Feeling hoodwinked because you panicked and got a mortgage at 4.5%? Rates jumped this summer, but the mini-bubble wasn't sustainable and rates fell.
Mortgage servicers still have plenty of incentive to foreclose, and cities and states are looking to protect consumers -- with some results they didn't anticipate.
Buying a home in one of these gorgeous spots could cause you to lose your life or your property. But the appeal of these often wild and lovely places endures.
Researchers wondered what the real-estate crisis has done to those of us who haven't lost our homes. Here's what they learned.
The housing bust stopped movers in their tracks. But long before that, something had changed our propensity for moving. Now things may be stirring again.
If you're a middle-income buyer who could otherwise afford to buy, you may be able to get help with the down payment. In some cases, you can get a home with no down payment at all.
Once shunned and villainized, adjustable-rate mortgages are now being embraced by some buyers and refinancers. Is it worth the risk?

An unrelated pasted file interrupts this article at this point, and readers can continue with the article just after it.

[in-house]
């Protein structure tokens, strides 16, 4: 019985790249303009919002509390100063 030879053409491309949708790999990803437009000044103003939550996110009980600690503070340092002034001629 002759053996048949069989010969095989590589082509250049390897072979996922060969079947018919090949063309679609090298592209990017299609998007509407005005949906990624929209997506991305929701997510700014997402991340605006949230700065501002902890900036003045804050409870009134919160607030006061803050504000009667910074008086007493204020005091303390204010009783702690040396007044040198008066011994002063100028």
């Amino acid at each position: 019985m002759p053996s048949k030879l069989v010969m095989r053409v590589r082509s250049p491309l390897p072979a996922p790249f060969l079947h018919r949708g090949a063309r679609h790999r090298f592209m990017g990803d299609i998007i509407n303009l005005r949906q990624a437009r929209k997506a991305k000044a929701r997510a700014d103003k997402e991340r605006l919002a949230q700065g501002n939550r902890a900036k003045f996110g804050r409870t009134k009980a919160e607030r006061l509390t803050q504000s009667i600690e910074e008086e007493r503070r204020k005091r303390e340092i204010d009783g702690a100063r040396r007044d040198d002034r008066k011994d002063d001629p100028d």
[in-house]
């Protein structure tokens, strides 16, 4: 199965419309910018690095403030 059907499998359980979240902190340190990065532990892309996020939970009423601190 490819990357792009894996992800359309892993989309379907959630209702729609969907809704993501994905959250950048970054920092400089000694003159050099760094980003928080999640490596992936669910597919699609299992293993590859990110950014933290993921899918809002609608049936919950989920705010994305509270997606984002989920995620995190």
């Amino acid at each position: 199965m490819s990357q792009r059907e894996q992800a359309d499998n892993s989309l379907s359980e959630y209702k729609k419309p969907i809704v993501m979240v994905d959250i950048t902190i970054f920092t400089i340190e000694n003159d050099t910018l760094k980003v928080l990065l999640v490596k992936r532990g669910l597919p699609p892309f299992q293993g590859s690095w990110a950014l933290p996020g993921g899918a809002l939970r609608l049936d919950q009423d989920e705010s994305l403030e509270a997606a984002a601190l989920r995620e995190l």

After getting burned in the housing market or watching things go wrong for others, many families are deciding that renting offers the life they want at a price they can afford.
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Why are stronger numbers considered bad news? Investors are worried about the impact on inflation and interest rates.
The Market Dispatches column has been discontinued. Here's where to find the latest stock and business news on MSN Money, and the latest from market writer Charley Blaine.
MONEY & POLITICS
Breaking up big banks is an untested solution to the too big to fail problem that attempts to isolate and dismantle large, troubled institutions while protecting the rest of the economy.
Six weeks later, most Americans have forgotten about the 2014 tax season -- except those who didn't file by the April 15 deadline.
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